- The Washington Times - Wednesday, January 26, 2005

Shield’ additions

Michael Pena, most recently seen in the Oscar-nominated “Million Dollar Baby,” is joining the cast of “The Shield,” Reuters News Agency reports.

Mr. Pena will appear in at least 12 episodes of the gritty cop drama’s upcoming season. He’ll play Army, a former Marine reservist who is pursuing a career in law enforcement.

The actor joins Glenn Close and Howard University alumnus Anthony Anderson as recent additions to the celebrated show’s squad.

Playoffs, ‘Idol’ tops

CBS got a ratings booster shot last week — as if the perennially top-rated network needed one — from the NFL playoffs.

CBS attracted more than 44 million viewers for its AFC Championship game Sunday night and received similarly strong numbers for its new drama, “Numb3rs,” which followed, Associated Press reports.

The game, pitting the New England Patriots against the Pittsburgh Steelers, was the most-watched broadcast of the season, and “Numb3rs” was the season’s most-watched premiere. The drama moves into its regular 10 p.m. Friday slot tomorrow.

In the first 18 weeks of the season, CBS has been first in overall prime-time viewers 16 times.

Fox also had plenty to smile about with the return of “American Idol,” which attracted 33 million viewers.

Over at NBC, Donald Trump’s third round of “The Apprentice” cracked the top 20, coming in at 14th place.

For the week, CBS averaged 16.3 million viewers (10.3 household rating, 16 share), while Fox had 12 million viewers (7 rating, 11 share). NBC had 10.8 million viewers (7.1 rating, 11 share), and ABC 10 million viewers (6.4 rating, 10 share). The WB had 3.13 million viewers (2.1 rating, 3 share), UPN 3.05 million viewers (2.0 rating, 3 share), and Pax TV 700,000 viewers (0.5 rating, 1 share).

A ratings point represents 1.096 million households, or 1 percent of the nation’s estimated 109.6 million TV homes. The share is the percentage of in-use televisions tuned to a given show.

For the week of Jan. 17 through 23, the top 10 shows, their networks and viewerships were: AFC Championship: New England at Pittsburgh, CBS, 44.3 million; “American Idol” (Tuesday), Fox, 33.6 million; “American Idol” (Wednesday), Fox, 26.7 million; “Desperate Housewives,” ABC, 26 million; AFC Championship post-game show, CBS, 25.8 million.

Back to school

Television’s only all-black reality show returns tonight for its sophomore season.

Black Entertainment Television’s “College Hill,” which follows the lives of eight college students attending Langston University in Oklahoma, begins its new run at 9 p.m.

The show’s January 2004 debut gave BET its highest-rated series premiere in the cable network’s 25 year history.

The new wrinkle this season is an off-campus housing arrangement, which allows the students to lounge around at a Western-themed ranch.

Model talk

Chameleonlike supermodel-turned-actress Tyra Banks is morphing once more, this time becoming a talk-show host.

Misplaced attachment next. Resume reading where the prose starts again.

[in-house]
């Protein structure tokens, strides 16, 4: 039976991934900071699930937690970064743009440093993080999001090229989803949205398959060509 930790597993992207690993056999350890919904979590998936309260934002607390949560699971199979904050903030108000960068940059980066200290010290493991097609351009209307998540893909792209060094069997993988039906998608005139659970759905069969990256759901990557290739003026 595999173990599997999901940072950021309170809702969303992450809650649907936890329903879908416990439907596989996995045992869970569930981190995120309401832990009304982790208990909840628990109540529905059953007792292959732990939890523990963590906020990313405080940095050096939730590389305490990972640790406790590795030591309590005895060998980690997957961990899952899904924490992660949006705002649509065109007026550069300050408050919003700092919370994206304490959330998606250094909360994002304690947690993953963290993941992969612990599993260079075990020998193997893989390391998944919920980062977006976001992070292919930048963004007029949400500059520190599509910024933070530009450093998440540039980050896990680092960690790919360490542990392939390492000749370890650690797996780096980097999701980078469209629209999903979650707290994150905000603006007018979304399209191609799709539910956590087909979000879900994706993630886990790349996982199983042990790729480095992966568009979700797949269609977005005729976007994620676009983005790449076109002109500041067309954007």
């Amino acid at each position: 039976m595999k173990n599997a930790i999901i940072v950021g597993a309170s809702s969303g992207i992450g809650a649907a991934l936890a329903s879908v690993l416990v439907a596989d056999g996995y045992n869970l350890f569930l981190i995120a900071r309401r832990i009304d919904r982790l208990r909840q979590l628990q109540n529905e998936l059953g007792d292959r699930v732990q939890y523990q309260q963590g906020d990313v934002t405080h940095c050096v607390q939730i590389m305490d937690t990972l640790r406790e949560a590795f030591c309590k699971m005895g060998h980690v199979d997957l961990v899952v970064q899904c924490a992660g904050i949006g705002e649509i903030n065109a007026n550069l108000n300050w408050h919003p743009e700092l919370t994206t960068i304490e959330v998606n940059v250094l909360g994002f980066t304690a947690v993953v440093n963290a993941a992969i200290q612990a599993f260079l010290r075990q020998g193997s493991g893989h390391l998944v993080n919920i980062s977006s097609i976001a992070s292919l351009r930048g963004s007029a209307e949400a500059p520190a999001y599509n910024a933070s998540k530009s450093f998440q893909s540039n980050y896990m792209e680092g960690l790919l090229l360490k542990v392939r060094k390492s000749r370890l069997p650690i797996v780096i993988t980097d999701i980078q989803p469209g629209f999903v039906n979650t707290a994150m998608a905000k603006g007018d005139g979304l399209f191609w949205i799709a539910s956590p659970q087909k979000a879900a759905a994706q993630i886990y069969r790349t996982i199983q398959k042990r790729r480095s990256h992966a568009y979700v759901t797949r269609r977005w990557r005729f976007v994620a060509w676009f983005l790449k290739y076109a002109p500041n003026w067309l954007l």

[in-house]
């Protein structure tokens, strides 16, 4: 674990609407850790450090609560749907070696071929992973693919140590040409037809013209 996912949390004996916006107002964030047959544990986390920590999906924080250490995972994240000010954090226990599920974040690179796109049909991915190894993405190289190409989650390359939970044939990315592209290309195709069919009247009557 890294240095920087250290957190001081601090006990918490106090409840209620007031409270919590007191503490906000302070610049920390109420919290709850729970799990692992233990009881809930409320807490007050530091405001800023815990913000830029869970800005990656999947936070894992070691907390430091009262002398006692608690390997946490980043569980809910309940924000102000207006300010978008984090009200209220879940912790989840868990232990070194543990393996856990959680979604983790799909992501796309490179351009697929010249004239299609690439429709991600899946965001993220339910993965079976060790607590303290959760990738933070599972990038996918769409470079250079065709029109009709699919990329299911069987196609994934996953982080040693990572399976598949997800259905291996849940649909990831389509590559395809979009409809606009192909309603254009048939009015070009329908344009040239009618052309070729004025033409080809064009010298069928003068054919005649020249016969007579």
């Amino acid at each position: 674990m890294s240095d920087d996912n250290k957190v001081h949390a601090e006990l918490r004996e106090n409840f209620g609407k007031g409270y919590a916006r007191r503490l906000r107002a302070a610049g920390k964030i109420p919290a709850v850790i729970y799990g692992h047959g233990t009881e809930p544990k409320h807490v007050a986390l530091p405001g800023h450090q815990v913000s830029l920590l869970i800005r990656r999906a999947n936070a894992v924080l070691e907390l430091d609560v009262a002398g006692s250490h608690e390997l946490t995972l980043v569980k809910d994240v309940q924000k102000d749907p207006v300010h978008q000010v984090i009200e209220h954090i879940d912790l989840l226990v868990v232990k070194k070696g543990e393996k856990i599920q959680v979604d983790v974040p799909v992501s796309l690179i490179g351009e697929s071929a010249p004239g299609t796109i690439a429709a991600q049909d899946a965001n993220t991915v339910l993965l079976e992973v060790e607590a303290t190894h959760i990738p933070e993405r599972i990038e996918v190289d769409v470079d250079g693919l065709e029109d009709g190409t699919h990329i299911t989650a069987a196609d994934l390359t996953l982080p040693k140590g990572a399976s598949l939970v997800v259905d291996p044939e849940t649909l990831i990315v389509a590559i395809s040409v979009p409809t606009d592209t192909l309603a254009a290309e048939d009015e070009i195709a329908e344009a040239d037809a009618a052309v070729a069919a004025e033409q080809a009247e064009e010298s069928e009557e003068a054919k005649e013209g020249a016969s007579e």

“The Tyra Banks Show” is scheduled to debut this fall on 19 Fox-owned stations, including the District’s Fox 5, Reuters News Agency reports.

Yes, she’ll interview famous guests. But Miss Banks told Reuters she doesn’t want her show to be “celebrity heavy.” “I want the focus to be on real issues affecting women today,” she said.

Miss Banks, who starred on the big screen in such films as “Coyote Ugly” and “Love & Basketball,” most recently created UPN’s hit reality series “America’s Next Top Model,” on which she also serves as a judge.

Other potential talkers being shopped around at this week’s National Association of Television Program Executives conference in Las Vegas include Sony Pictures Television’s “The Robin Quivers Show” and Twentieth Television’s “The Suze Orman Show.”

The ‘Exonerated’ speak

Court TV’s film division gets a boost tonight as five seasoned film actors gather for a new legal drama.

“The Exonerated,” debuting at 9 p.m., features Susan Sarandon, Aidan Quinn, Brian Dennehy, Danny Glover and Delroy Lindo. The original tele-picture tells the true stories of six people wrongly convicted and sentenced to death. The film eschews sets and other flourishes to tell its haunting tales with dialogue taken straight from court transcripts.

The film stems from an off-Broadway play of the same name that debuted two years ago and has drawn a stream of well-known actors — from Robin Williams to Richard Dreyfuss — to inhabit its characters.

Compiled by Christian Toto from staff and wire reports.

Copyright © 2018 The Washington Times, LLC. Click here for reprint permission.

The Washington Times Comment Policy

The Washington Times welcomes your comments on Spot.im, our third-party provider. Please read our Comment Policy before commenting.


Click to Read More and View Comments

Click to Hide